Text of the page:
Is Bitcoin a solution to the euro crisis?
Digital currency could be a cheaper way of transferring money around the globe
A key feature of Bitcoin is near total anonymity of its users which immediately makes it attractive to anyone keen to stay in the shadows. Photo: Bloomberg
Beware nerds bearing algorithms. Virtual (or digital) currencies are all the rage, with Bitcoin leading the pack. Nobody seems to know who invented Bitcoin (or why) but it’s creator certainly knew a thing or two about cryptography, central banking and gold mining. Most of the publicity surrounding this new currency has focused on its use in the drugs trade: a key feature of Bitcoin is near total anonymity of its users which immediately makes it attractive to anyone keen to stay in the shadows. Completely unverifiable data is available which purports to show that digital currencies are overtaking more traditional forms of payment in the financing of cross border transactions.
Bitcoin is truly ingenious. Networks of computers compete and collaborate to solve mathematical puzzles in order to win prizes: newly minted coins. Those prizes are in fixed supply and will one day stop completely, thereby putting an upper limit in the total stock of virtual money. That’s the supply side: a bizarre mixture of the principles of central banking and gold mining. The demand side is less easy to describe: apart from crooks and cranks, why would anybody bother to switch old fashioned currency into something that is very difficult to understand? Bitcoins could represent a cheaper way of transferring money around the globe - representing a threat to one source of traditional bank profits - but it’s volatility and lack of transparency seem to me to be fundamental stumbling blocks.
US Senator Thomas R. Carper, Democrat of Delaware and chairman of the Homeland Security Committee (yes, it is seen in part as a security issue in the US, not just a financial puzzle) summed it up well, : “Virtual currencies, perhaps most notably Bitcoin, have captured the imagination of some, struck fear among others and confused the heck out of the rest of us, including me.”
Money is weird - and not just for the obvious reasons. Few of us think we have enough of it but it’s familiarity lulls us into thinking we understand it. Without blinking, we accept intrinsically worthless pieces of paper in exchange for just about everything. In principle, this means that Bitcoin is no different to any other form of money. But governments demand their taxes in currencies that only they control; it will be a long time before the Revenue Commissioners accepts virtual currencies. More generally, it’s about trust and ease of use, neither of which is yet associated with digital currencies.
Money has been at the heart of many controversies in finance and economics. Modern day academics still fight bitterly over monetary policy: how much money should a central bank create? One argument is almost as old as money itself: do changes in the money supply affect real economic activity? If printing money only affects inflation, Quantitative Easing (QE) as practised on both sides of the Atlantic is unlikely to end well, according to die-hard monetarists at least.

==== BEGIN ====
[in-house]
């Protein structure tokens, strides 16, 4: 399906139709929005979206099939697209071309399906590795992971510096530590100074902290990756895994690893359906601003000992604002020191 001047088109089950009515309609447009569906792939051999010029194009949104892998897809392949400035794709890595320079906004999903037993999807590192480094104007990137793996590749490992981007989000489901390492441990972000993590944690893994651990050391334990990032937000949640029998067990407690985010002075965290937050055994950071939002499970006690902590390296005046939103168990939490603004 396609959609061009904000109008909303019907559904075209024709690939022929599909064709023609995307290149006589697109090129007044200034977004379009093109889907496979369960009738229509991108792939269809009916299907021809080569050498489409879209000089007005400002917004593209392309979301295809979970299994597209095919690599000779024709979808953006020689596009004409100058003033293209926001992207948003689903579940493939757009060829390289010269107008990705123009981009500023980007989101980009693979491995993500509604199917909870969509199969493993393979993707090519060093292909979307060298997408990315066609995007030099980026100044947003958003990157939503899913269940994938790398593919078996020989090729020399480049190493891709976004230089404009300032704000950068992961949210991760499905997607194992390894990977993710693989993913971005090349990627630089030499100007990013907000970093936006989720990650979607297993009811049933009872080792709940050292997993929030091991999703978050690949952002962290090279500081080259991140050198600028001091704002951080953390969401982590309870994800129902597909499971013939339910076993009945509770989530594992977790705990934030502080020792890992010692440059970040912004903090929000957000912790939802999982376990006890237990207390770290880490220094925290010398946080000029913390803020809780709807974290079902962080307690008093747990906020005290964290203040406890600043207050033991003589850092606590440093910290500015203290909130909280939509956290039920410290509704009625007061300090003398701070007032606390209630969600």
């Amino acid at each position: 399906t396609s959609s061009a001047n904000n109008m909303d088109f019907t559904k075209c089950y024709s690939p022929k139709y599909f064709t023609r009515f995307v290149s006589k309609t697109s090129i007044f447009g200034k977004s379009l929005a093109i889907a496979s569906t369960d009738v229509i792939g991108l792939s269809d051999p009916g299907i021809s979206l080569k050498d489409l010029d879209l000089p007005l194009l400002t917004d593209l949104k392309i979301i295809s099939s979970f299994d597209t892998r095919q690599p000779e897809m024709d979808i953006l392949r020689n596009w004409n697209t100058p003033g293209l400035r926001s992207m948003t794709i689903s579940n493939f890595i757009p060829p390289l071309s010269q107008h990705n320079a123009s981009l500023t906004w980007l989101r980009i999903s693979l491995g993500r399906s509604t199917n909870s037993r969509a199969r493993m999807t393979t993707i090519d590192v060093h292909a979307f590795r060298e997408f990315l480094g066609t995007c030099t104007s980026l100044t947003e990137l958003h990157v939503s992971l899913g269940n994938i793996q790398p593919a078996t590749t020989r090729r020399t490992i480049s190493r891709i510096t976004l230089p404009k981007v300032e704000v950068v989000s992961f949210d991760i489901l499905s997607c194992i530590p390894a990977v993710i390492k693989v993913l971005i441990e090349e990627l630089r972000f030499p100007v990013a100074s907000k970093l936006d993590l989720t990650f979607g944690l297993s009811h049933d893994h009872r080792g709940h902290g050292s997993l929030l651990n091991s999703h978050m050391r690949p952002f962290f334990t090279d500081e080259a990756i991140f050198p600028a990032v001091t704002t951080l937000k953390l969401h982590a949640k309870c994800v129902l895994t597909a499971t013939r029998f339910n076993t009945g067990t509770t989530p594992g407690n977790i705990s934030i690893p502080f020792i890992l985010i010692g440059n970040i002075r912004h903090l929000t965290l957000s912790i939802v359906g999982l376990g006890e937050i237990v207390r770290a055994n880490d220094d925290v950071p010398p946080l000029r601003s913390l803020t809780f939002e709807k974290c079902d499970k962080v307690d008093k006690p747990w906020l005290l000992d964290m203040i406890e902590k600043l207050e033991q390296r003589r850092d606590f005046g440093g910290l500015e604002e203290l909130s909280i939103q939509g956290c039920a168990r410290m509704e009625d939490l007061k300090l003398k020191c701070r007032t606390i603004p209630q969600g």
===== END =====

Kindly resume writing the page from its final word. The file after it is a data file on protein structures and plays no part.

In one sense, money is just like and other commodity: there is both supply and demand and something that brings the two together. Beneath these very simple concepts lies bewildering complexity. Thankfully, the mathematical pyrotechnics that go along with thinking about all of this are usually confined to the sealed monasteries of academic economics.
Unusually, in the bitter fight between schools of economists, there is tentative evidence of people beginning to change their minds. When QE began, there were dire predictions of an inevitable inflation disaster, none of which have proved remotely accurate. This new evidence has caused one or two prominent practitioners to think again (and has allowed Paul Krugman to say I told you so). Most significantly, a Federal Reserve Governor, Narayana Katcherlakota, has publicly switched his policy position: an opponent of QE, he now advocates doing even more. He deserves kudos for looking at evidence and for changing his mind as a result, something that is astonishingly rare. Imagine the Bundesbank’s representative at the ECB, Jens Weidmann, doing something similar.
The growth of virtual currencies may be a function of simple distrust of current policies, a reflection, in part at least, that different central banks are now pursuing very different policies. It is noticeable that demand for digital money is strongest where monetary restrictions are high (China) or where trust in the local currency is low (Argentina). There is a strong sense amongst many market analysts that while the denouement may be years away, the euro remains stuck on an utterly unsustainable path. I don’t think that Bitcoin is the answer to all of this but where it is one of few practical alternatives, it may become even more popular.